Prohibition accomplished us a absolutely important axiological actuality of borough life, which is that you cannot auspiciously appoint adjoin animal appetites.
If you footfall aback from the Prohibition amendment, the 18th Amendment, and accede it in the ambience of the blow of the Constitution, both the Constitution as originally drafted and ratified and the Constitution as adapted over the 230 almost years since, there’s a actual cogent fact: Until the Prohibition amendment, annihilation in the Constitution–except one thing–limited the rights of individuals. The Constitution bound the admiral of government. It adequate the alone from government.
CUNNINGHAM: The alone exception, as Daniel alluded to, the abiding one, was slavery, the 13th Amendment. It is so far the alone built-in alteration abreast from Prohibition that absolutely banned the adeptness to do something–though alike that one was advised to defended every individual’s claimed freedom. So in a way, absolutely every alteration added than the 18th has been about attention or allotment an individual’s rights rather than akin them.
MARS [reading from “The Man in the Blooming Hat”]: October 29, 1930, The Washington Post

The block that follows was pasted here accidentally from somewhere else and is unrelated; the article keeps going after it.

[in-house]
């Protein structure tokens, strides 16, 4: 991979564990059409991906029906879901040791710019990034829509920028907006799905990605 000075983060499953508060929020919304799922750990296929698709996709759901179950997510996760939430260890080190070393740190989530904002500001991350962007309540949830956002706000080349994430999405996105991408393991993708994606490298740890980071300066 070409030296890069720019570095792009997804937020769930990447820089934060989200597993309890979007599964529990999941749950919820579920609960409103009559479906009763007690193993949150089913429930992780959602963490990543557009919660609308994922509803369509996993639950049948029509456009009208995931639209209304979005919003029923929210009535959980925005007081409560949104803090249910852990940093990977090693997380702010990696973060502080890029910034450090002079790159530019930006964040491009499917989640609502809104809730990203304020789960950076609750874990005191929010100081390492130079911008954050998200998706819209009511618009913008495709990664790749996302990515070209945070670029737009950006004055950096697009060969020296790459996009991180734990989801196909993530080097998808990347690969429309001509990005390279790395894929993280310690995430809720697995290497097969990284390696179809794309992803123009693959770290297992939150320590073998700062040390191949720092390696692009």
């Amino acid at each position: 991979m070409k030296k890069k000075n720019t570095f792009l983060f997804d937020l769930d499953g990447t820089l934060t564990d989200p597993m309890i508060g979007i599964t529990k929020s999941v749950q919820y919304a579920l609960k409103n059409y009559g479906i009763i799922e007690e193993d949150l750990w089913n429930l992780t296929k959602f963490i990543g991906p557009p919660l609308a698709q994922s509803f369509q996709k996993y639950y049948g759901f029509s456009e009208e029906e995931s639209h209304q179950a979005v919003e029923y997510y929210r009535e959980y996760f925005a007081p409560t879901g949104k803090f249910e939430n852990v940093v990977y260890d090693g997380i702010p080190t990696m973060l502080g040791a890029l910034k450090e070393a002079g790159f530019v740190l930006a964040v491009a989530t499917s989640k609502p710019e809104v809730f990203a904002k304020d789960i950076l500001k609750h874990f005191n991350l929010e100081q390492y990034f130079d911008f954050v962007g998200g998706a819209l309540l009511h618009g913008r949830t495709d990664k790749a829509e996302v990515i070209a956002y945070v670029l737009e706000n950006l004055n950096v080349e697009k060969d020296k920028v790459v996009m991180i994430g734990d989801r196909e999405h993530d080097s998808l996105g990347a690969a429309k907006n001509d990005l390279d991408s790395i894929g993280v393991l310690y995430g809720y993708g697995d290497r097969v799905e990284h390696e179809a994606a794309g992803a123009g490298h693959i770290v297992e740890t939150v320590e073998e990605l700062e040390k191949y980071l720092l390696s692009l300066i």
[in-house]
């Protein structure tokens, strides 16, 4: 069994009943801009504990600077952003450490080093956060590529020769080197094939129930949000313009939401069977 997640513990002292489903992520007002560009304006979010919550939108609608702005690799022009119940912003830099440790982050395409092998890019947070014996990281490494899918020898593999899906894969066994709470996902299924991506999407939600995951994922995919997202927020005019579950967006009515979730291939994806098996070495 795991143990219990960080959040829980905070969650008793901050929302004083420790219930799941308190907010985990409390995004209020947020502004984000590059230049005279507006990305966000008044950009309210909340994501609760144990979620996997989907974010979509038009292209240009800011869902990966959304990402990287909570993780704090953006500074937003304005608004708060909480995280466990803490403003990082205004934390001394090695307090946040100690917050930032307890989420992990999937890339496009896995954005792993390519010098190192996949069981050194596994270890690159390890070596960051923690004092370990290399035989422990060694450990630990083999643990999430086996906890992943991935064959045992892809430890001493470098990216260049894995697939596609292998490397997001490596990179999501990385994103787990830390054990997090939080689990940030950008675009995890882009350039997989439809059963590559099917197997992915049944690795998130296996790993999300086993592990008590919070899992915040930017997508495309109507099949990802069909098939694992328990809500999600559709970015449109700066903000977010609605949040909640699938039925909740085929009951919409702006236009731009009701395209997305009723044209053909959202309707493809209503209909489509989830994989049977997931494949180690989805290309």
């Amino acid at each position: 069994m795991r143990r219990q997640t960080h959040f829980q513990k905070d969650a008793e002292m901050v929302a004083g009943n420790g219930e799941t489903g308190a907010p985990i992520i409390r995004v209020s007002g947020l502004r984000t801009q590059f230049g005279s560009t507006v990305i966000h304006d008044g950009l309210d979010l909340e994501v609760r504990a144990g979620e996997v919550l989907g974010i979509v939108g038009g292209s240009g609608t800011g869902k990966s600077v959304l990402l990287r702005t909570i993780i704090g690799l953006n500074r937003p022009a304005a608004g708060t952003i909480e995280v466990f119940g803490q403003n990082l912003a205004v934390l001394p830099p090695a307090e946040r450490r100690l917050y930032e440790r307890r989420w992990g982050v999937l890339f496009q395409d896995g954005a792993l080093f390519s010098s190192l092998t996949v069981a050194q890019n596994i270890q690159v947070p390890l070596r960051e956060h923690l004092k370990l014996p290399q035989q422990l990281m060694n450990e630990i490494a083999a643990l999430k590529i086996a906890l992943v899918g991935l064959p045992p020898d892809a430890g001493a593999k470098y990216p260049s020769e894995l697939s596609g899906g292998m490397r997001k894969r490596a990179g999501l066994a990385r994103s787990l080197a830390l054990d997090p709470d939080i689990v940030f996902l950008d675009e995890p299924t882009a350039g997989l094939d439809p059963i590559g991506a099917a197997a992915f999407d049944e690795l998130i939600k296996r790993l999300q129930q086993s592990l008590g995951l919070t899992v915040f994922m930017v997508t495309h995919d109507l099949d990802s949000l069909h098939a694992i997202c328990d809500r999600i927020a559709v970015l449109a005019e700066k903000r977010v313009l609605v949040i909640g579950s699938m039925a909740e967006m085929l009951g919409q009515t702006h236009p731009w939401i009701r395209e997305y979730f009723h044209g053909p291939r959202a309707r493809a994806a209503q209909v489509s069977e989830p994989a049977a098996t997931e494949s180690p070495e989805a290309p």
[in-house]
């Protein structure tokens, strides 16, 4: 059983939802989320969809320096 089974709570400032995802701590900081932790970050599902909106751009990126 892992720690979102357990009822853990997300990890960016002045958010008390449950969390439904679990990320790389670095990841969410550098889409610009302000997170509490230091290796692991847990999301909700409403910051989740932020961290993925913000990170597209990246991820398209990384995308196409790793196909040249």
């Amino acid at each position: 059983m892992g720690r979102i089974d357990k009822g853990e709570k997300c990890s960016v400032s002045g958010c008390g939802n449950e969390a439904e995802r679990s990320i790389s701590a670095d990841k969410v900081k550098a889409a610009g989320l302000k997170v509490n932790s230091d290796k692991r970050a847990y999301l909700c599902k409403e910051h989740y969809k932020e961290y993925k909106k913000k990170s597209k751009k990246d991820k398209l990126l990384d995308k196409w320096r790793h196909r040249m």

I can see audibly now that if I had gone into a altered business and formed as adamantine as I accept on Capitol Hill during the aftermost ten years, I would be a accomplished lot bigger off today. So I intend to accomplish a beginning alpha at some assignment that is added advantageous to association and added acceptable to myself.
Many acceptable bodies may admiration how a man who had volunteered in the Apple War and served with the A.E.F. in France could appear home and accomplish the affectionate of a business I handled on Capitol Hill. I am accommodating to leave that catechism to the abundant majority of association who apprehend my story. This, at least, is apparent to everyone, that I never went into the House or Senate Appointment barrio afterwards award a acceptable there from some affiliate of Assembly or his agents who had accustomed me an acclimation to bear what I brought in. Every affiliate of Assembly and every secretary or agent of a board is below an adjuration to advocate and assure the Constitution. He has to booty that adjuration afore he gets on the government payroll.
Considering that I took the accident and did the leg assignment from 1920 to 1930, I am added than accommodating to let the accepted accessible adjudge how I assemblage up with the agent or adumbrative who ordered the actuality and captivated it on the bounds or transported it to his home.
CUNNINGHAM: Was he in the amiss for bartering liquor? Was Assembly in the amiss for legislating adjoin it afresh affairs it on the atramentous market? Were they all in the wrong? Were they all absolved? This was the catechism in the actual aftermost curve of the betrayal that George Cassiday, the Man in the Blooming Hat, larboard to his readers to adjudge for themselves.
*Note: Excerpts from “The Man in the Blooming Hat” accept been abridged from the abounding text.*